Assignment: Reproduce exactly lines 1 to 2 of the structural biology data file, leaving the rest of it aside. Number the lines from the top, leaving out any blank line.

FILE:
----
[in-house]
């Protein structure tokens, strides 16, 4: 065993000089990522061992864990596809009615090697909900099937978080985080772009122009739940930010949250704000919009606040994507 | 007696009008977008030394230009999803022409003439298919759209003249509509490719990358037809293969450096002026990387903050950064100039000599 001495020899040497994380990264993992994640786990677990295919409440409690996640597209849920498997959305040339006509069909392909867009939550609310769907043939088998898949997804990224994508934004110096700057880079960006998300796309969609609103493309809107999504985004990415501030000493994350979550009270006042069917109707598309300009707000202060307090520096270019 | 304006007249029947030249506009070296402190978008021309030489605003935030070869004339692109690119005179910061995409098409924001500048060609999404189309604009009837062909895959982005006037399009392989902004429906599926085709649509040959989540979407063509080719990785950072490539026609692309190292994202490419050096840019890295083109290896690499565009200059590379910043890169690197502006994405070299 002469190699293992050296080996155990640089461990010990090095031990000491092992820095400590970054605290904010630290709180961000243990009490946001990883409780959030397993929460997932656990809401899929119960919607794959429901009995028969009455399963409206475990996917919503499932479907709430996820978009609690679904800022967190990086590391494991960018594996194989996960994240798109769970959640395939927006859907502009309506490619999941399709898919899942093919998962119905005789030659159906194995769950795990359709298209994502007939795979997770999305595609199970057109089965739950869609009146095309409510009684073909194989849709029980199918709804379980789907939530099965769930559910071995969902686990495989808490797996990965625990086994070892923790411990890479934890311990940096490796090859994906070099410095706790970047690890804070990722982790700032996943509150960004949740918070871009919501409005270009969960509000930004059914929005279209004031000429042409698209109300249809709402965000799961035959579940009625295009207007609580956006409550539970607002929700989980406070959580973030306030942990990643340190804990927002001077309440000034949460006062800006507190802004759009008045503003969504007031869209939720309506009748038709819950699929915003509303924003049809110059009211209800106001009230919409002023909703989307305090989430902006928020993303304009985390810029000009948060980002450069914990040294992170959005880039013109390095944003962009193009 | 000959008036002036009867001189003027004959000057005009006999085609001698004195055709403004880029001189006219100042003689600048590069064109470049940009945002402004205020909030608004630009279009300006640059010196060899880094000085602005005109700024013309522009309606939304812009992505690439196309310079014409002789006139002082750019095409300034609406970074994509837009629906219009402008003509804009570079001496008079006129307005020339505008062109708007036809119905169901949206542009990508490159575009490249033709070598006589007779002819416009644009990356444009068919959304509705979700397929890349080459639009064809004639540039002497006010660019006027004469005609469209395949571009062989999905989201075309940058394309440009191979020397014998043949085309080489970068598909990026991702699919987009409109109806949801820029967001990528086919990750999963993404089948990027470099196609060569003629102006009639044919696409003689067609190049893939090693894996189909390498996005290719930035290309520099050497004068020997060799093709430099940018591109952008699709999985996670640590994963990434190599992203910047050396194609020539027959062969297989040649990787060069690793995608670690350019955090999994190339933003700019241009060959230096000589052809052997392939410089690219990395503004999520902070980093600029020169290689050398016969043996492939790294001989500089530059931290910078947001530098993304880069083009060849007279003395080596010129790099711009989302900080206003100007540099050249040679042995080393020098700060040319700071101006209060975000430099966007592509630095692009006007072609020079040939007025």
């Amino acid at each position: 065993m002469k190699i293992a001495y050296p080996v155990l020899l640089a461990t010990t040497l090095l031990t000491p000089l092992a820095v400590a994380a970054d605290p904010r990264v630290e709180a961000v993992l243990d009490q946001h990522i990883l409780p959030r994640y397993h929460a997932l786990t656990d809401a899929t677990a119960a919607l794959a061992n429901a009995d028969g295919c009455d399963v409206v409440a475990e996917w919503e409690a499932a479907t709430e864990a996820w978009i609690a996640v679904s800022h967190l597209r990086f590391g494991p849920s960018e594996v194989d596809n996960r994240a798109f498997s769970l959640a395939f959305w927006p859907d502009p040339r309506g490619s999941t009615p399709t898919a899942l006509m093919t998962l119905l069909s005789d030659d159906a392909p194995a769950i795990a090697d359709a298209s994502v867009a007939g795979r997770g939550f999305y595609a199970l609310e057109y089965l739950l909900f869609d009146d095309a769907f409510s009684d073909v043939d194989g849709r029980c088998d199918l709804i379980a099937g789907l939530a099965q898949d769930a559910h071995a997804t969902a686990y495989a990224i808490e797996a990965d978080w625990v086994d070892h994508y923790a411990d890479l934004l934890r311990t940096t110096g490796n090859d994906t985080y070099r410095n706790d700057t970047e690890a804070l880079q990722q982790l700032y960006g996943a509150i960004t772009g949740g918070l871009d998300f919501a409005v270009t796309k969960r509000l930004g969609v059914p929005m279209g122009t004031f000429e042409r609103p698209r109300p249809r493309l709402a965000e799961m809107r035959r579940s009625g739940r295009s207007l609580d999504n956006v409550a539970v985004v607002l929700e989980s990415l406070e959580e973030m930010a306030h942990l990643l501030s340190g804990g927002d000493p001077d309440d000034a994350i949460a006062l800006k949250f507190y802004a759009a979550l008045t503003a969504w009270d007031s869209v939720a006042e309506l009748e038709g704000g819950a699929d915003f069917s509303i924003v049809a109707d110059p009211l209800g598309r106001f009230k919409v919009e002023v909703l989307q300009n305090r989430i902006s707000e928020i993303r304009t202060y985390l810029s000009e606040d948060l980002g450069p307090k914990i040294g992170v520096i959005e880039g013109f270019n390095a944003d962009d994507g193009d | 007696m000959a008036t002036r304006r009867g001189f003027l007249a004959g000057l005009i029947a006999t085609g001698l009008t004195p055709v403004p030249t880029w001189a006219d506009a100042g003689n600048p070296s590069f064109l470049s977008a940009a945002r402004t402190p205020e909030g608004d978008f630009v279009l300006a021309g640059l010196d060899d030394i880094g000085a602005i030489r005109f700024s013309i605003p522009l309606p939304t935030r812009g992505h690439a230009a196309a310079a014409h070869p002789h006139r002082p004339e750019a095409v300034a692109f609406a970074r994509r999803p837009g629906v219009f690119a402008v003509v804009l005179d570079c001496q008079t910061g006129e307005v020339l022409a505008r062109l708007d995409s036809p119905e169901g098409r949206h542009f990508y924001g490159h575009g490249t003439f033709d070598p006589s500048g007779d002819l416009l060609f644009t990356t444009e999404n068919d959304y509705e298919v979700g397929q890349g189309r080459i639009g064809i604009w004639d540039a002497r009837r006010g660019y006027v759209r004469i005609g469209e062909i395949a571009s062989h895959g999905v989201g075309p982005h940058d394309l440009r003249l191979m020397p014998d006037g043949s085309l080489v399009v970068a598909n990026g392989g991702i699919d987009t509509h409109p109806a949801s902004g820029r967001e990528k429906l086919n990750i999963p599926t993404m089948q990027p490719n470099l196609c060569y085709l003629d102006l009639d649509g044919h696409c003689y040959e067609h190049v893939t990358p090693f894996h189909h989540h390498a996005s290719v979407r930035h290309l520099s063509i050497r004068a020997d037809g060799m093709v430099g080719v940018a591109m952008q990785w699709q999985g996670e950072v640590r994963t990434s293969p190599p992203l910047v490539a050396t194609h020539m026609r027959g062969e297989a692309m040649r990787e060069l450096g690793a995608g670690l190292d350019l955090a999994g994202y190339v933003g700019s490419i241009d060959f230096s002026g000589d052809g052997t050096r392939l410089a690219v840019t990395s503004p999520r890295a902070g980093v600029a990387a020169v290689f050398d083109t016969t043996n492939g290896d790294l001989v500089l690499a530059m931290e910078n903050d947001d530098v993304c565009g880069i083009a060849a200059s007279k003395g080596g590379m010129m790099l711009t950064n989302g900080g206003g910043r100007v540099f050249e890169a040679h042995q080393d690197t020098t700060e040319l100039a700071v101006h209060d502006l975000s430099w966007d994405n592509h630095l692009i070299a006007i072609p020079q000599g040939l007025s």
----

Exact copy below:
[in-house]
């Protein structure tokens, strides 16, 4: 065993000089990522061992864990596809009615090697909900099937978080985080772009122009739940930010949250704000919009606040994507 | 007696009008977008030394230009999803022409003439298919759209003249509509490719990358037809293969450096002026990387903050950064100039000599 001495020899040497994380990264993992994640786990677990295919409440409690996640597209849920498997959305040339006509069909392909867009939550609310769907043939088998898949997804990224994508934004110096700057880079960006998300796309969609609103493309809107999504985004990415501030000493994350979550009270006042069917109707598309300009707000202060307090520096270019 | 304006007249029947030249506009070296402190978008021309030489605003935030070869004339692109690119005179910061995409098409924001500048060609999404189309604009009837062909895959982005006037399009392989902004429906599926085709649509040959989540979407063509080719990785950072490539026609692309190292994202490419050096840019890295083109290896690499565009200059590379910043890169690197502006994405070299 002469190699293992050296080996155990640089461990010990090095031990000491092992820095400590970054605290904010630290709180961000243990009490946001990883409780959030397993929460997932656990809401899929119960919607794959429901009995028969009455399963409206475990996917919503499932479907709430996820978009609690679904800022967190990086590391494991960018594996194989996960994240798109769970959640395939927006859907502009309506490619999941399709898919899942093919998962119905005789030659159906194995769950795990359709298209994502007939795979997770999305595609199970057109089965739950869609009146095309409510009684073909194989849709029980199918709804379980789907939530099965769930559910071995969902686990495989808490797996990965625990086994070892923790411990890479934890311990940096490796090859994906070099410095706790970047690890804070990722982790700032996943509150960004949740918070871009919501409005270009969960509000930004059914929005279209004031000429042409698209109300249809709402965000799961035959579940009625295009207007609580956006409550539970607002929700989980406070959580973030306030942990990643340190804990927002001077309440000034949460006062800006507190802004759009008045503003969504007031869209939720309506009748038709819950699929915003509303924003049809110059009211209800106001009230919409002023909703989307305090989430902006928020993303304009985390810029000009948060980002450069914990040294992170959005880039013109390095944003962009193009 | 000959008036002036009867001189003027004959000057005009006999085609001698004195055709403004880029001189006219100042003689600048590069064109470049940009945002402004205020909030608004630009279009300006640059010196060899880094000085602005005109700024013309522009309606939304812009992505690439196309310079014409002789006139002082750019095409300034609406970074994509837009629906219009402008003509804009570079001496008079006129307005020339505008062109708007036809119905169901949206542009990508490159575009490249033709070598006589007779002819416009644009990356444009068919959304509705979700397929890349080459639009064809004639540039002497006010660019006027004469005609469209395949571009062989999905989201075309940058394309440009191979020397014998043949085309080489970068598909990026991702699919987009409109109806949801820029967001990528086919990750999963993404089948990027470099196609060569003629102006009639044919696409003689067609190049893939090693894996189909390498996005290719930035290309520099050497004068020997060799093709430099940018591109952008699709999985996670640590994963990434190599992203910047050396194609020539027959062969297989040649990787060069690793995608670690350019955090999994190339933003700019241009060959230096000589052809052997392939410089690219990395503004999520902070980093600029020169290689050398016969043996492939790294001989500089530059931290910078947001530098993304880069083009060849007279003395080596010129790099711009989302900080206003100007540099050249040679042995080393020098700060040319700071101006209060975000430099966007592509630095692009006007072609020079040939007025």